From field to fermentation: characterisation and application of non-dairy cultures in dairy foods

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dc.contributor.advisor McAuliffe, Olivia en
dc.contributor.advisor Kilcawley, Kieran en
dc.contributor.advisor Fitzgerald, Gerald F. en Cavanagh, Daniel 2017-01-10T13:36:47Z 2014 2014
dc.identifier.citation Cavanagh, D. 2014. From field to fermentation: characterisation and application of non-dairy cultures in dairy foods. PhD Thesis, University College Cork. en
dc.identifier.endpage 325 en
dc.description.abstract This thesis investigates the phenotypic and genotypic diversity of non-dairy L. lactis strains and their application to dairy fermentations. A bank of non-dairy lactococci were isolated from grass, vegetables and the bovine rumen. Subsequent analysis of these L. lactis strains revealed seven strains to possess cremoris genotypes which did not correlate with their observed phenotypes. Multi-locus sequence typing (MLST) and average nucleotide identity (ANI) highlighted the genetic diversity of lactis and cremoris subspecies. The application of these non-dairy lactococci to cheese production was also assessed. In milk, non-dairy strains formed diverse volatile profiles and selected strains were used as adjuncts in a mini Gouda-type cheese system. Sensory analysis showed non-dairy strains to be strongly associated with the development of off-flavours and bitterness. However, microfluidisation appeared to reduce bitterness. A novel bacteriophage, ɸL47, was isolated using the grass isolate L. lactis ssp. cremoris DPC6860 as a host. The phage, a member of the Siphoviridae, possessed a long tail fiber, previously unseen in dairy lactococcal phages. Genome sequencing revealed ɸL47 to be the largest sequenced lactococcal phage to date and owing to the high % similarity with ɸ949, a second member of the 949 group. Finally, to identify and characterise specific genes which may be important in niche adaptation and for applications to dairy fermentations, comparative genome sequence analysis was performed on L. lactis from corn (DPC6853), the bovine rumen (DPC6853) and grass (DPC6860). This study highlights the contribution of niche specialisation to the intra-species diversity of L. lactis and the adaptation of this organism to different environments. In summary this thesis describes the genetic diversity of L. lactis strains from outside the dairy environment and their potential application in dairy fermentations. en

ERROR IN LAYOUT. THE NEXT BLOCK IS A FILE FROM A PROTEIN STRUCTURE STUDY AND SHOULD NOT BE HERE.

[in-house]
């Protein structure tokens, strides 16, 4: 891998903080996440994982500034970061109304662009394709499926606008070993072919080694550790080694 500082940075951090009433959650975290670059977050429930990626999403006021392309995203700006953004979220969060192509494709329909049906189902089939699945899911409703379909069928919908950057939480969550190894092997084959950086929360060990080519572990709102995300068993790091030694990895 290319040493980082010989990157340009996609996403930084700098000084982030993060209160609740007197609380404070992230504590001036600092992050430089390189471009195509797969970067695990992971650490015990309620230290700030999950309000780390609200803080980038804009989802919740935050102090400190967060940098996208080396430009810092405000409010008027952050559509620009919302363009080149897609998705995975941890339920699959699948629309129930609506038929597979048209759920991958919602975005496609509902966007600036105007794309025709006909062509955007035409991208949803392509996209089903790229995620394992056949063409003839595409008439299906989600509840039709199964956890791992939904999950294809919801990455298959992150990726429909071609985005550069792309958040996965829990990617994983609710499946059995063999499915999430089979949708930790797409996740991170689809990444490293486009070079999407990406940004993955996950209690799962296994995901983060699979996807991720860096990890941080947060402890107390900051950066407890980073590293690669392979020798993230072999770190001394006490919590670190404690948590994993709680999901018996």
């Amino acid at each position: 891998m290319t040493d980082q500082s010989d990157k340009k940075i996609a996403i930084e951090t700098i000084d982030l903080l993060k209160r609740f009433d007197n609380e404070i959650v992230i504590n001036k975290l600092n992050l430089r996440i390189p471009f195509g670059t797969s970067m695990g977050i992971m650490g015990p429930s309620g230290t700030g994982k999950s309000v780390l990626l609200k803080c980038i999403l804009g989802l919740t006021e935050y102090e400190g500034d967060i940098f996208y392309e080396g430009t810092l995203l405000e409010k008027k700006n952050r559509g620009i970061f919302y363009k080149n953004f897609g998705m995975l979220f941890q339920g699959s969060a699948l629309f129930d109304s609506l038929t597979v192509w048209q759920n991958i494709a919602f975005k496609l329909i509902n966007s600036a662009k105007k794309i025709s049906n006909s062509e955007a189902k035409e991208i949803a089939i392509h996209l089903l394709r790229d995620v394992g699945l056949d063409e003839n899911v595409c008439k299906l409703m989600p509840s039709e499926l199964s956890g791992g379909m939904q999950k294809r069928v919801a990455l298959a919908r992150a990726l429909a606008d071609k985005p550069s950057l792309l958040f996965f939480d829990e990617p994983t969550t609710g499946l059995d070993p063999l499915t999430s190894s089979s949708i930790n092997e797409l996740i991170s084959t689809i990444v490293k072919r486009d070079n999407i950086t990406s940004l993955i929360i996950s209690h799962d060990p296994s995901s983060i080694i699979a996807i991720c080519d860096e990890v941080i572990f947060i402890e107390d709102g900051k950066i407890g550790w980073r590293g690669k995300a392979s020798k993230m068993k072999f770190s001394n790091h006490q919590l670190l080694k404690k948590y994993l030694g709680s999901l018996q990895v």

dc.description.sponsorship Teagasc (Walsh Fellowship Programme) en
dc.format.mimetype application/pdf en
dc.language English en
dc.language.iso en en
dc.publisher University College Cork en
dc.rights © 2014, Daniel Cavanagh. en
dc.rights.uri en
dc.subject Lactococcus lactis en
dc.subject Taxonomy en
dc.subject Non-dairy en
dc.subject Bacteriophage en
dc.subject Genomics en
dc.title From field to fermentation: characterisation and application of non-dairy cultures in dairy foods en
dc.type Doctoral thesis en
dc.type.qualificationlevel Doctoral en
dc.type.qualificationname PhD (Science) en
dc.internal.availability Full text available en
dc.description.version Accepted Version
dc.contributor.funder Teagasc en
dc.contributor.funder Dairy Research Trust, Ireland en
dc.description.status Not peer reviewed en Microbiology en Teagasc en
dc.check.reason This thesis is due for publication or the author is actively seeking to publish this material en
dc.check.opt-out No en
dc.thesis.opt-out false
dc.check.chapterOfThesis Chapter 5
dc.check.embargoformat E-thesis on CORA only en
dc.internal.conferring Summer 2015 en

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© 2014, Daniel Cavanagh. Except where otherwise noted, this item's license is described as © 2014, Daniel Cavanagh.
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